Saturday, November 17, 2007

Crime in Your Denver Neighborhood

Now, finally, you can access up-to-date crime reports in your neighborhood from your computer.

Go here and enter your choices. Depending on the distance (50 to 5000 ft) you'll get a map like one of those above detailing the occurrence of crimes in the last 6 months. Thanks to the Department of Safety for letting us join the 21st century.

Some years back we had a "crime wave" in my neighborhood. My building was broken into 12 times in a few months by the same person (same m.o.). Others in the neighborhood reported similar crimes, but we had no way to get this kind of overview. Each break-in was reported, and each time a different detective would show up and take my story. There was no coordination, and no attempt was made to actually find the burglar. I learned then that these cases were called "stampers", i.e. stamped and put in a file. The fingerprints taken each time were not checked against any database, and were to be used only if a suspect was apprehended.

I was warned by one detective not to try to interfere with the buglar. If I hurt him, I would be sued by his family and they would "end up with my building". If he was a gang member, they would target me. The detective shrugged when I asked him what I was supposed to do.

Fed up, I waited up one night for this crack-head and finally, and regrettably, disregarding the advice I had been given, I took a shot at him as he was breaking into my basement. I missed.

The police responded very quickly to a "shots fired" report and took my gun away from me. The bullet had gone through the window and out into the neighborhood. (BTW, firing a .357 Magnum three feet from a concrete wall in the basement is not a good idea - I am partially deaf in my right ear as a result.)

I had to report to the Police Headquarters downtown the next day, and there I learned that I was now the suspect, ( in the illegal discharge of a weapon) not the burglar, and I also learned the details of the make-my-day law. Three criteria must be met: 1.) It must be a break in - if the burglar comes in through an open or unlocked door or window, it doesn't qualify, 2.) It must be your home, not your office or car, and 3.) (the easy part) You must fear for your life.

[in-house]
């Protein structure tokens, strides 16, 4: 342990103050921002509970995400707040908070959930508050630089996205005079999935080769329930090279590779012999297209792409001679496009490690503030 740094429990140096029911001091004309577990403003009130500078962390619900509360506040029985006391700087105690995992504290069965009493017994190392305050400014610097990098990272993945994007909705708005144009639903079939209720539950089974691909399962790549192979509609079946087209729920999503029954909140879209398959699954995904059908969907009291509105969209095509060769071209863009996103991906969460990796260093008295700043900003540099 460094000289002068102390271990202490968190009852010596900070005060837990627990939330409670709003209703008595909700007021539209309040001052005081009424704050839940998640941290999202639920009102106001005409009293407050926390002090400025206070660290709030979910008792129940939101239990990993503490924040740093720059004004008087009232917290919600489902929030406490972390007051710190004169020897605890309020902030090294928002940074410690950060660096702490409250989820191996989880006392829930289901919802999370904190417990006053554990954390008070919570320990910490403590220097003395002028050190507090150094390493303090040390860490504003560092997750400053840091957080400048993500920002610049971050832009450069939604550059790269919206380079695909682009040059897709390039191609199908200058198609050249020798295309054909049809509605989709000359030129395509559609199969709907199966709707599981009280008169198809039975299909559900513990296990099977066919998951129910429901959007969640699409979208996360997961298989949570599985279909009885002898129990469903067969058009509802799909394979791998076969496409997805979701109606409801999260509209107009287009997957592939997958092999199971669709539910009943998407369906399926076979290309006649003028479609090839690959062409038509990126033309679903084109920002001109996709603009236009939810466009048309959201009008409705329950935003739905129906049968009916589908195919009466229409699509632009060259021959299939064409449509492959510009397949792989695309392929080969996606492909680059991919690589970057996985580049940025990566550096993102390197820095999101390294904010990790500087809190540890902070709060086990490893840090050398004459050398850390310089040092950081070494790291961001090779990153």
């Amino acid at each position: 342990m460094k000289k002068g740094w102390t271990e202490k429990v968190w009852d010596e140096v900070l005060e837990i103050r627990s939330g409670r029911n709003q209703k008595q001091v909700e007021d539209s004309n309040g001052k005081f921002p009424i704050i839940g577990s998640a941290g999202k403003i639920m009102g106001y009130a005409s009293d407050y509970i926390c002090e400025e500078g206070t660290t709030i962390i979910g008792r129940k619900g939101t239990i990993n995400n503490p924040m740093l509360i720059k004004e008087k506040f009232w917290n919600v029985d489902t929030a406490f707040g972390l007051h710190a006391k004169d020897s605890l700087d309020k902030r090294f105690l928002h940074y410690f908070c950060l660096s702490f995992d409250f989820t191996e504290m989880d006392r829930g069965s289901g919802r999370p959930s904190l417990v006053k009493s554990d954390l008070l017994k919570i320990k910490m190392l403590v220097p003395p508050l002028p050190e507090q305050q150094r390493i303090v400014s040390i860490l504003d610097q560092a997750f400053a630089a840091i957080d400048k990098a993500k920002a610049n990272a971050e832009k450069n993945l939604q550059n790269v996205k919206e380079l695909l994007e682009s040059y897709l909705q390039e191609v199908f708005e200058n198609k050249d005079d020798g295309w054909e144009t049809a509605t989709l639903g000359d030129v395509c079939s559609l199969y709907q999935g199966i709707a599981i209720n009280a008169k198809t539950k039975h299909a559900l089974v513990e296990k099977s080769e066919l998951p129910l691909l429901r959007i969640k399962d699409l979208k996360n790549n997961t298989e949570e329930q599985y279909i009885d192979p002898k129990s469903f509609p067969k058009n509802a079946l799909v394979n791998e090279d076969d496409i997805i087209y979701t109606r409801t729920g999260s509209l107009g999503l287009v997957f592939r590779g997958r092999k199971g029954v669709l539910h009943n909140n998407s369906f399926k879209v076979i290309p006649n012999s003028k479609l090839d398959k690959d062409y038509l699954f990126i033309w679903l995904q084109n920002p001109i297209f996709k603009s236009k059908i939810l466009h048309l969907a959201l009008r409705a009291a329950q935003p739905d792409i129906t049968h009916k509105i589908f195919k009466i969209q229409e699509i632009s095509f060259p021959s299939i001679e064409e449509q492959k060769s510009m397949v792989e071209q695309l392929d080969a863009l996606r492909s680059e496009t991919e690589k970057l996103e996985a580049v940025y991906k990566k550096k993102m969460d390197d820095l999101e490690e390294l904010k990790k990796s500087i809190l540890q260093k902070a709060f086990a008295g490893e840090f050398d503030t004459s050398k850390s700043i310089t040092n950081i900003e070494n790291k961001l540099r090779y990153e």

After a two-hour wait and a 15-minute interview, I was deemed to have qualified, and my gun (sans bullets) was returned.

This episode put me through some real head trips, and I was actually glad that I had not killed the man over a $100 microwave (although he had cost me over $12,000 in stolen items and damage by that time).

I was, however, pleased when I learned that a neighbor at 13th and Ogden had shot and killed him about two weeks later under very similar circumstances (one shot to the heart from a semi-automatic 9mm). As far as I know, the police were never able to identify the thief, because in his apartment he had nothing but stolen I.D.

This one thief had been responsible for hundreds of burglaries in my neighborhood, all within walking distance of his apartment, as he had no car. I tried to tell the detectives this, since he always took two trash bags to carry the loot. But no one was even trying to solve the crimes as far as I could tell. After his death, the "crime-wave" was over, and life went back to normal.

Hopefully this mapping system has allowed the detectives to more quickly apprehend the criminals. It has been in operation for a number of years, and they have now made it available to us.

Be alert - the world needs more lerts.


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